Depose the Deep State or a Wall Is Meaningless

By | 2019-01-20T22:37:17-07:00 January 21st, 2019|
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Last week in the Russian collusion saga, we learned that the FBI opened an investigation into the president because it disagreed with him on a matter of foreign policy.

Yes, the agency first formed to catch people who crossed state lines with white women to have sex—and that now keeps secret files on UFOs—surmised in the aftermath of the 2016 election that Donald Trump might be an agent of the Kremlin because he favored diplomatic rapprochement.

Much can be inferred from this, not the least of which is that our chief law enforcement officers are idiots. Maybe not the gumshoe “just the facts ma’am” guys you know from the church picnic, but certainly the ones who ran the place who are now getting big-money book deals as they fend off indictment.

Beyond Andrew McCabe’s monumental stupidity, though, investigating the president for treason confirms that there is a deep state with an agenda separate from the will of the electorate.

It means, at some level, that America is governed by unelected bureaucracies that were originally created to assist the various branches in carrying out their ministerial functions.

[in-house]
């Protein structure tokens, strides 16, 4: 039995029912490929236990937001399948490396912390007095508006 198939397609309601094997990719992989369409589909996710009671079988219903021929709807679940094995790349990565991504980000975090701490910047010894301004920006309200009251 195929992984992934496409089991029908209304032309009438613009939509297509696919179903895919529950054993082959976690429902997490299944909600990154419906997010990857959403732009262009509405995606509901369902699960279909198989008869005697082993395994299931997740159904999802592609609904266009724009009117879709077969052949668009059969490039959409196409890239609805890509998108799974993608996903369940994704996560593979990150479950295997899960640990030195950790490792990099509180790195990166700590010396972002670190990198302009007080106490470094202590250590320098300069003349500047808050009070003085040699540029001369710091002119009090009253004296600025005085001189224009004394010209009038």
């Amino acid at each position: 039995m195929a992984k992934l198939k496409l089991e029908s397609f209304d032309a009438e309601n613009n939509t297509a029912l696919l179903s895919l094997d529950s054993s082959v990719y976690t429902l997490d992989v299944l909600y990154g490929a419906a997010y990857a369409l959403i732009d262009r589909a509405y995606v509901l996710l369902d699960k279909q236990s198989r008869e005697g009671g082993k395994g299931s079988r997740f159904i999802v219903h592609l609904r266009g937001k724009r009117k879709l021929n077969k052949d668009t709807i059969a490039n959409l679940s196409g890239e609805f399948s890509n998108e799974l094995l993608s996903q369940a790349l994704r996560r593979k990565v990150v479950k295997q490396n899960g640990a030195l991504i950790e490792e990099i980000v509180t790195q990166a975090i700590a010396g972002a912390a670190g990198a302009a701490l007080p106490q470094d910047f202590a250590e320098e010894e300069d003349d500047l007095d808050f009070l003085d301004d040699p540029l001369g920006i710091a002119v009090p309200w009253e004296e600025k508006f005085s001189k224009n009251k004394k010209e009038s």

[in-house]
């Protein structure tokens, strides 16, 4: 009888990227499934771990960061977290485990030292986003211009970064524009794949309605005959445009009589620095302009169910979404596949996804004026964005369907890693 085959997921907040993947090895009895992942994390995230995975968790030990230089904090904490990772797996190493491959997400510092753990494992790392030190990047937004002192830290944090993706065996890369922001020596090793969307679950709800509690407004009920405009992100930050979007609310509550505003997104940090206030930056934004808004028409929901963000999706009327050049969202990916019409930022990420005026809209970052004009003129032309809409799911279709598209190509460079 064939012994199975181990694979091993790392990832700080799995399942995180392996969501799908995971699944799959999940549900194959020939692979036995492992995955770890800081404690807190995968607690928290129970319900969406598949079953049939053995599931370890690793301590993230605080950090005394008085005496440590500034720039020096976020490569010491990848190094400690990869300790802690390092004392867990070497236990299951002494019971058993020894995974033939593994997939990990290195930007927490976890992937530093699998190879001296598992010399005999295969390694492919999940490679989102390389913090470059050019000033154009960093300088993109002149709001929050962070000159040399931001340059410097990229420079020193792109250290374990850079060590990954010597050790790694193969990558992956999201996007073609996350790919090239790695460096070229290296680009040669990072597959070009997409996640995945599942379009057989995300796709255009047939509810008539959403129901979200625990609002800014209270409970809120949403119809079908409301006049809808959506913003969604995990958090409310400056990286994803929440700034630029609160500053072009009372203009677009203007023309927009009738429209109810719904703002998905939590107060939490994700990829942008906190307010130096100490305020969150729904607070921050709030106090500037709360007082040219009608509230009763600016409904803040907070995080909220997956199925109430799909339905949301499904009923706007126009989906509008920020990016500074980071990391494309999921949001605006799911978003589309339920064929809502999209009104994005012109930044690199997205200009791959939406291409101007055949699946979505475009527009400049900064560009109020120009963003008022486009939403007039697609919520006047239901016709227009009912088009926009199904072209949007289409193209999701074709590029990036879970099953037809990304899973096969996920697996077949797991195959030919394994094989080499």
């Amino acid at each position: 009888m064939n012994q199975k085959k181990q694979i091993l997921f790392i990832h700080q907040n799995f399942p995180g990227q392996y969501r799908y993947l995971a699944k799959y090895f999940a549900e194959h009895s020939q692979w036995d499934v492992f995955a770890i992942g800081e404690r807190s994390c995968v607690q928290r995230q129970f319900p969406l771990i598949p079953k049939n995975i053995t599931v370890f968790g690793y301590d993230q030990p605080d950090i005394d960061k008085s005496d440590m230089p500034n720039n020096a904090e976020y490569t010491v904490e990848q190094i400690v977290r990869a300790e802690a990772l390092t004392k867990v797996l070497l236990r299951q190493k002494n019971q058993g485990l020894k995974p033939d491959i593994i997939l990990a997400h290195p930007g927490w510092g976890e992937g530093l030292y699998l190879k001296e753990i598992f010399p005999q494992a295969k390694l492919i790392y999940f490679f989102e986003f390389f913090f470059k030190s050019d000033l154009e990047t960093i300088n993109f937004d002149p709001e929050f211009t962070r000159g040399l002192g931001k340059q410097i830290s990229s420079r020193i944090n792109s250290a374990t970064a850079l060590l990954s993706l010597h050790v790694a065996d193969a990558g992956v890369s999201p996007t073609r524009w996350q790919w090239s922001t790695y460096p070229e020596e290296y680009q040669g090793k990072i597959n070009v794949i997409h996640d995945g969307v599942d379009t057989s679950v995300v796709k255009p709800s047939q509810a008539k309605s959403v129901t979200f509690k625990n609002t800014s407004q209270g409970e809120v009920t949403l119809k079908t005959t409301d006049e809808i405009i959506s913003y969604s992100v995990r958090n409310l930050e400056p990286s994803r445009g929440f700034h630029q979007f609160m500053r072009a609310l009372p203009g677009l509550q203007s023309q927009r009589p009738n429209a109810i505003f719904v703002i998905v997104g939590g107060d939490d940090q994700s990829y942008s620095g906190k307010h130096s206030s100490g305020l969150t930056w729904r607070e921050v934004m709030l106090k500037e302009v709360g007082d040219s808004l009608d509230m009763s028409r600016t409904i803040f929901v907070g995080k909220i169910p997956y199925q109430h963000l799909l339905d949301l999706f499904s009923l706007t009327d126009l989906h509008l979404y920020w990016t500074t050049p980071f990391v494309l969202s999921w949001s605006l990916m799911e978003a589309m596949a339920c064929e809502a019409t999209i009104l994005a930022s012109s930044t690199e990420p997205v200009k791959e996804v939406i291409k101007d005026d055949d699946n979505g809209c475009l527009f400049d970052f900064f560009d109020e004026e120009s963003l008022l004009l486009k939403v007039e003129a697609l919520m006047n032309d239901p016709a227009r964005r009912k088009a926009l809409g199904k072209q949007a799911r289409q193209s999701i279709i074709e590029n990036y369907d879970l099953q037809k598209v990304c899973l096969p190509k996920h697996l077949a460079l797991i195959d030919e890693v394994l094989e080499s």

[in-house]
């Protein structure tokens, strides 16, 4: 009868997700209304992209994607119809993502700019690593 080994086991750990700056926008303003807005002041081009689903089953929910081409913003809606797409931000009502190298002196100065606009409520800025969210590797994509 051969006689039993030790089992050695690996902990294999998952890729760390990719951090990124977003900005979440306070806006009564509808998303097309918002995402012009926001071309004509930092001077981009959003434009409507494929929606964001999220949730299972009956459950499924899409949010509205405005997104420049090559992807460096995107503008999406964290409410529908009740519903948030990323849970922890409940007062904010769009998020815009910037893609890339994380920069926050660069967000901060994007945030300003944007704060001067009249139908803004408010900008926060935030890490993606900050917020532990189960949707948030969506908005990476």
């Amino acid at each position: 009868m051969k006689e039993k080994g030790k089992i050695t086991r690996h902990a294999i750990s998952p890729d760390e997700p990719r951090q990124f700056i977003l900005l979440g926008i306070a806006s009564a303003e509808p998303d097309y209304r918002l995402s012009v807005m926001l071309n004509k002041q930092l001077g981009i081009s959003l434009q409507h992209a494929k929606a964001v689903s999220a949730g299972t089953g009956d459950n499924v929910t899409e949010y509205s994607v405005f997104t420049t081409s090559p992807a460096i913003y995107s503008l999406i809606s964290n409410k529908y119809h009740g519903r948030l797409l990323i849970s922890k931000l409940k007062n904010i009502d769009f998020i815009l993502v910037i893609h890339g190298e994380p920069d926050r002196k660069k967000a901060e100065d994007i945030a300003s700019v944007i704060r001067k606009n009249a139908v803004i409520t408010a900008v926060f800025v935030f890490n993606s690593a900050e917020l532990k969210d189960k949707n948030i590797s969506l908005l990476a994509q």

These have grown, by mission creep, into a shadow government so cocksure of its impervious reach that it does not even hide its nefarious intentions.

Welcome Bravado in the Face of Deep State Defiance
Do you want to know how cocksure? Well, recall former FBI counterintelligence chief Peter Strzok’s annoying smirk as he testified falsely before the United States Congress, and it’s at least that much.

As Trumpism devolves into a debate over a wall, with “wallriors” like Ann Coulter telling everyone that building a wall was the sine qua non of Trump’s presidency, here’s a little reminder.

The wall is important, sure. But people did not vote for Trump out of heartfelt certainty that he would build a wall. No, people voted for Trump because he said he would build a wall.

That may seem to be a distinction without a difference, but let me explain.

By the time of the last election, people where I am from—Pittsburgh, Pennsylvania—were noticing that everyone in Washington was droning the same monochrome politically correct Bush-Clintonism about everything. There really wasn’t much difference between Bush III and Clinton II.

Elected officials were not so much enacting and enforcing laws—which is the sole expression of their delegated authority—as they were defying laws to “do the right thing” so they would not be accused on CNN of starving children.

Immigration loomed large because it perfectly exemplified the problem: Washington was refusing to enforce immigration laws over ginned up moral qualms.

And, imagine that, the phony moral posing just happened to serve big money donors at the expense of workers who were having their wages driven down by abundant cheap labor.